Anna Maria Maiolino was born in Italy during the war under fascist ruling. She was displaced a second time under military dictatorship of the country she resided most of her life in Brazil. These displacements influenced her work. She is part of a group of Latin American female artists who reacted to South American dictatorships. They were part of a resistance that inspired their work. Historically speaking, this movement only included men and ignored the women’s perspective until now. In contrast, women used their bodies in their work. Maiolino’s work explored her role as a citizen and mother. For example, her photograph, “By a Thread” (1976), she places herself between her daughter and mother. It was to show three generations and how she still creates as a mother. In “They are on the Table” the artist has clay objects that are shaped as baked goods. The title announces a dinner… read more →
MOCA is exhbiting a thirty-five-year retrospective of artist Kerry James Marshall. It brought together The Metropolitan Museum of Art, MOCA, MCA Chicago, and Helen Molesworth (Chief Curator of MOCA). They were interested in celebrating the colorful figurative paintings of African Americans. There are few historical works that represent this. Marshall grew up in the civil rights in Birmingham, Alabama. He said, “You can’t be born in Birmingham in 1955 and grow up in South Central [Los Angeles] near the Black Panthers headquarters and not feel like you’ve got some kind of social responsibility. You can’t move to Watts in 1963 and not speak about it. That determined a lot of where my work was going to go…” (MOCA website) The exhibition contains almost eighty paintings that depict a unity and humanity. The figures are strong, beautiful, and show a belonging. He made a variety of paintings including: portraits, interiors, and… read more →
Olson Visual worked on MOCA Pacific Design Center’s exhibition Rick Ownes: Furniture. The Parisian fashion and furniture designer that influenced much of design today. Owens started his journey in 1994, here in Los Angeles. His pieces resonate the modernist era using strong forms. In 2007, he started using different materials such as bronze, marble, ox bone, concrete, leather, and alabaster. The large two-story sculpture found in the center of the room was purely made out of alabaster. It referenced the 1960s period of monochramtic paintings. Alongside his work are the paintings from the late artist, Steven Parrino, who influenced much of his work. Both come out of Parisian design and have a strong sense of minimal form with distorted effects. Parrino does this with misshaped canvases while Owen distorts using texture. Both find “high” and “low” culture in their work such as film noir and cult horror movies. They also… read more →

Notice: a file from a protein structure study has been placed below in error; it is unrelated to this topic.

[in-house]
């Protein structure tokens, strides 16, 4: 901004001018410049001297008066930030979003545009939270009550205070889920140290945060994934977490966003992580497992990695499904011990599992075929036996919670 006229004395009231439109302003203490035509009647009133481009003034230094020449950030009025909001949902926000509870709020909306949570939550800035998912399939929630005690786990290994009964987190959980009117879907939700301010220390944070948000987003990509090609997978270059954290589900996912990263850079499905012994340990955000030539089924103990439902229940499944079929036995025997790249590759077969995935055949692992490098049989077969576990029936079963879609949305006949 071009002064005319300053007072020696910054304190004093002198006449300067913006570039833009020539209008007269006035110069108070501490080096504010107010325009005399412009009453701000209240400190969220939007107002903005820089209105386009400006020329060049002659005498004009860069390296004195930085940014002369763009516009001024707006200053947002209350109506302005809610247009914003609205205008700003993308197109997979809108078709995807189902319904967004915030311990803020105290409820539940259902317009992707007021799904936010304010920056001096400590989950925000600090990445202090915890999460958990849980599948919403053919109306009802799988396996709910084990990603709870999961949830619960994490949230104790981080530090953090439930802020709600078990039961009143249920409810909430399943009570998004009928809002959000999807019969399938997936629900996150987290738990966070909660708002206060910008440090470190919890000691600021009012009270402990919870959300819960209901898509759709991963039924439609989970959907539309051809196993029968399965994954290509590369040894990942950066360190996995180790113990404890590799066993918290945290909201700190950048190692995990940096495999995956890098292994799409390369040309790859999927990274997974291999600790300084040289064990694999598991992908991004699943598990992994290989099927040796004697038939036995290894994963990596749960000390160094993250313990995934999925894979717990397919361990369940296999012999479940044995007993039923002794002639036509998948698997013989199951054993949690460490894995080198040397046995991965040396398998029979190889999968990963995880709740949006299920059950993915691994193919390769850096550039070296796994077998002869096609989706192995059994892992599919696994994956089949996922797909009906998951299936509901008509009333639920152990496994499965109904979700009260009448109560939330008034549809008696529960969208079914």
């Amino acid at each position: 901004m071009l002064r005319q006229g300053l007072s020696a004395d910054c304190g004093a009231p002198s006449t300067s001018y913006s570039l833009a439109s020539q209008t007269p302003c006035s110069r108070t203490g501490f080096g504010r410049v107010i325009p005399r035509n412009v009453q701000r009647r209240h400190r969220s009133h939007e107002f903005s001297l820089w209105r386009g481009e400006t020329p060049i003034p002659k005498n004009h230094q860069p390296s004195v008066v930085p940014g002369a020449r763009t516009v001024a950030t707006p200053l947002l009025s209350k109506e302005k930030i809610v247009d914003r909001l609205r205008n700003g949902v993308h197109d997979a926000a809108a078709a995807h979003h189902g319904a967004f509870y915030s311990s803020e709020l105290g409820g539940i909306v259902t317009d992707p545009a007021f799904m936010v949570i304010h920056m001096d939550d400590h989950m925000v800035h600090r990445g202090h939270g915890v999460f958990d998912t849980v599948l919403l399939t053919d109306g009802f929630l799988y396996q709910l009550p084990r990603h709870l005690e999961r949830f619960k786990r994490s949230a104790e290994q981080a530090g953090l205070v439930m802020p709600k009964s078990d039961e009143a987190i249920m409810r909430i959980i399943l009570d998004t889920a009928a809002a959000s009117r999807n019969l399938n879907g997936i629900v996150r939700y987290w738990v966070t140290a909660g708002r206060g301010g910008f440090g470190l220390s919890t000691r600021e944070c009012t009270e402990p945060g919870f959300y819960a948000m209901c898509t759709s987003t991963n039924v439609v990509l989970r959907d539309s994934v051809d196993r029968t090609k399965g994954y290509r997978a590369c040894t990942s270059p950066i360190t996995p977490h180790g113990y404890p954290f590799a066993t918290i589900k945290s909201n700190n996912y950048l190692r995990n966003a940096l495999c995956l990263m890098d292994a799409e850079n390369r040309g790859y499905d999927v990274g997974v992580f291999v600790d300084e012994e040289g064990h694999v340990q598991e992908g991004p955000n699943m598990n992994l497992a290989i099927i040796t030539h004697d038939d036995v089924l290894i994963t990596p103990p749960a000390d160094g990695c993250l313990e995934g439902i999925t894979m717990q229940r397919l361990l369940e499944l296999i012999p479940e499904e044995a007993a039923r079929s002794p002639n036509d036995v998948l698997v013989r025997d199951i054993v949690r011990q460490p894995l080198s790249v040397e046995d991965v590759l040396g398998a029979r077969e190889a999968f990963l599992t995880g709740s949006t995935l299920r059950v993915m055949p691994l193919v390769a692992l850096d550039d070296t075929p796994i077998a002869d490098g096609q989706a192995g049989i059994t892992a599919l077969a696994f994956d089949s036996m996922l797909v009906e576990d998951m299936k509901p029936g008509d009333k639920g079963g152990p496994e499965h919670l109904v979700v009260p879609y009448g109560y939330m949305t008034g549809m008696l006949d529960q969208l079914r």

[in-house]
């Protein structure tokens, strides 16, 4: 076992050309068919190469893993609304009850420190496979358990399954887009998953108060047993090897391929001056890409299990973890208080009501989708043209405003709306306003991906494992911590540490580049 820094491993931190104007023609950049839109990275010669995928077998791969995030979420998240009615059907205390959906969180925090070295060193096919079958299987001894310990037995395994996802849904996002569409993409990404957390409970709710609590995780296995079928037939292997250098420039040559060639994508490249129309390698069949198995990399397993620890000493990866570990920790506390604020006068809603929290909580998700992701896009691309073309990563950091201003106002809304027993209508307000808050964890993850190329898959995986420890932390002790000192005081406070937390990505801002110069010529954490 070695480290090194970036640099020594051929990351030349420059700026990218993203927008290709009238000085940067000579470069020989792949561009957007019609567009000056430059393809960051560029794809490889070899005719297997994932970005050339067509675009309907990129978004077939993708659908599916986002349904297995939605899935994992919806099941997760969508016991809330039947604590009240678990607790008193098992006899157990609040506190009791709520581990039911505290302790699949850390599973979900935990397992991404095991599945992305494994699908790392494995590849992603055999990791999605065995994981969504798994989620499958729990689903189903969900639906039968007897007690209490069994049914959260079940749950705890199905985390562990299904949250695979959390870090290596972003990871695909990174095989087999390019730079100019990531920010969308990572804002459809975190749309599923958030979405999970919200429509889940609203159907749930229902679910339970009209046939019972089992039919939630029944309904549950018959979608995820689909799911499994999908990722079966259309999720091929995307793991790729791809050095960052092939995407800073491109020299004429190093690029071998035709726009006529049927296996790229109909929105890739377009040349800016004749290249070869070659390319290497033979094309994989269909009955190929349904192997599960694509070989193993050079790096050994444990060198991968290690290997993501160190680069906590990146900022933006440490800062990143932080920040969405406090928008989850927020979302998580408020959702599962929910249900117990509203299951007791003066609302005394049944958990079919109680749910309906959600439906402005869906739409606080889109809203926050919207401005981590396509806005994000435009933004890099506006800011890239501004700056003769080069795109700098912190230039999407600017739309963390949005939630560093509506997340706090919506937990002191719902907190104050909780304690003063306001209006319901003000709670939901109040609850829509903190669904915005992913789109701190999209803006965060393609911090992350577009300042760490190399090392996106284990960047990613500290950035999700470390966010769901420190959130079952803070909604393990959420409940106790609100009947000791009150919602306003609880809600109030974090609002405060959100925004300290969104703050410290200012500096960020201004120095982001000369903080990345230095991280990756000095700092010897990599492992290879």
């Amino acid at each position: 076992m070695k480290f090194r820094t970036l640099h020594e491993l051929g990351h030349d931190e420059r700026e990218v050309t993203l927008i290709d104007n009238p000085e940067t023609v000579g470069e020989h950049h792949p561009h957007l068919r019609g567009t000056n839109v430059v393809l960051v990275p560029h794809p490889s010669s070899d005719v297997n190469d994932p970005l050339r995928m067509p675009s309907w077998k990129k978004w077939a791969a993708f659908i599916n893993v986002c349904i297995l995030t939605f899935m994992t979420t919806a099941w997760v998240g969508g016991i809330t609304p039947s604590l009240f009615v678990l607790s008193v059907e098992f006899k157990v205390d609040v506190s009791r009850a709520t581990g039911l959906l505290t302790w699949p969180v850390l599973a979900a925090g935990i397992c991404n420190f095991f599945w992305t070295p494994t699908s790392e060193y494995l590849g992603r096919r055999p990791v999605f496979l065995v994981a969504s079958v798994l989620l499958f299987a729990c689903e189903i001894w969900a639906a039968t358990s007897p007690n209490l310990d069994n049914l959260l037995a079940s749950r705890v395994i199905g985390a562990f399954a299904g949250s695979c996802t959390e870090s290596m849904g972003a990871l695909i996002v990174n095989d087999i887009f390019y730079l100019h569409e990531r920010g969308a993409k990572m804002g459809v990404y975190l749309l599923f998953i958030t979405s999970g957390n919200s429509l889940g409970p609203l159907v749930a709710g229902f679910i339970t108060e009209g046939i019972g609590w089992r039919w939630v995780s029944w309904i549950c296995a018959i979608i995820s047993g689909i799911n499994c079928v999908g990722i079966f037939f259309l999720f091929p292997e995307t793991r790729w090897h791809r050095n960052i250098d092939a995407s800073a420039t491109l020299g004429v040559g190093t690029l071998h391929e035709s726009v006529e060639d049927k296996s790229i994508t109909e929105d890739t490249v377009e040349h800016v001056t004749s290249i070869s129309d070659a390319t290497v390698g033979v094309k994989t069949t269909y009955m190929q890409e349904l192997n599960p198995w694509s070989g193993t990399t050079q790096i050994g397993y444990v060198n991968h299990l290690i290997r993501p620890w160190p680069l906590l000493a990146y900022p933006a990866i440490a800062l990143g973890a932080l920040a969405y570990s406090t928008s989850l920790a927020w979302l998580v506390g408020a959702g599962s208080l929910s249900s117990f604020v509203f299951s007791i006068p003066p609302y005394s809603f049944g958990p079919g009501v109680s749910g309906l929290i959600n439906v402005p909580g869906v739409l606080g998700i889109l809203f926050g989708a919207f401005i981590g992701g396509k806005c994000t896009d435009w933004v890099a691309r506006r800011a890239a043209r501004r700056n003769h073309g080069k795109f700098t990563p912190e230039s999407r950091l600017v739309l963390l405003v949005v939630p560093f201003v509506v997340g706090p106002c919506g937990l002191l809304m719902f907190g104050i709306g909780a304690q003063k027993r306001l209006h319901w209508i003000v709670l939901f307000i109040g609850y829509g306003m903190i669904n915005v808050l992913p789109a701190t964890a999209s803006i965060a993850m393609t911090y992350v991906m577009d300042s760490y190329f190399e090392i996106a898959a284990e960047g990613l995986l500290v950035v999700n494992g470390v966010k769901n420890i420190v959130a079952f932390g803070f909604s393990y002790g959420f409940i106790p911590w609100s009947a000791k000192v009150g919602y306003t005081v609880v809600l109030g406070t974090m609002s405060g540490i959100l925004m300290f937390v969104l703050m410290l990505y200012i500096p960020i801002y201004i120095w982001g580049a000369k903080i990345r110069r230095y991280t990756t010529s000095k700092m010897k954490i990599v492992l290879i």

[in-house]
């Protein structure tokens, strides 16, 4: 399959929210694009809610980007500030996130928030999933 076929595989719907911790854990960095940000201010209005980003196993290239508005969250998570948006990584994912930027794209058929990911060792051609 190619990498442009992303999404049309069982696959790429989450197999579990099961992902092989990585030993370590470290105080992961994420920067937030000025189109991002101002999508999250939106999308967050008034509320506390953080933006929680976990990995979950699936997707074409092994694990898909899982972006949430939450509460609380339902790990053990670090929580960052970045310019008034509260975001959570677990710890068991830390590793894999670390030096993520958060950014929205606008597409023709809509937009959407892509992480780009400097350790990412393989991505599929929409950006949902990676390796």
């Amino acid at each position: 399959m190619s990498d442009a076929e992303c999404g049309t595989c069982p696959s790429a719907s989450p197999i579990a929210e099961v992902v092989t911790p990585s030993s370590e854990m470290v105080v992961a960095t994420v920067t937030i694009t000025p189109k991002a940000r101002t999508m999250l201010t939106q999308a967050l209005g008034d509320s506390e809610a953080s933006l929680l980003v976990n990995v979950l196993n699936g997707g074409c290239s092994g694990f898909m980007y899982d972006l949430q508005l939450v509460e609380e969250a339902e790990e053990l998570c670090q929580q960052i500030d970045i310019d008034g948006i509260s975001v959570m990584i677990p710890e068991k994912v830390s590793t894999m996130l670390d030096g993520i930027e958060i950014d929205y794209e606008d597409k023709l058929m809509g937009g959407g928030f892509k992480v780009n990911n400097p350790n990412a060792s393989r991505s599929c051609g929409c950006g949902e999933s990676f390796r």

Olson Visual installed large banner graphics to the outside walls of the Museum of Contemporary Art Los Angeles. There is no job that is too small or large for OV. Here, they used a crane to install these crisp clean banners. MOCA has three locations: The Geffen Contemporary at MOCA, MOCA Grand Avenue, and MOCA Pacific Design Center. The institution also has a seminal work of art titled, Double Negative in the Nevada desert by artist Michael Heizer. The museum is committed to the interpretation of art that is created after the year 1940 which includes: new media, performance art, painting, sculpture, installation, etc. They preserve and present known contemporary work and support the creation of new pieces. Their main focus is the show artwork of our time. Don’t forget to check out Hito Steyerl’s video installation Factory of the Sun. It is his U.S. debut. Hito Steyerl: Factory of… read more →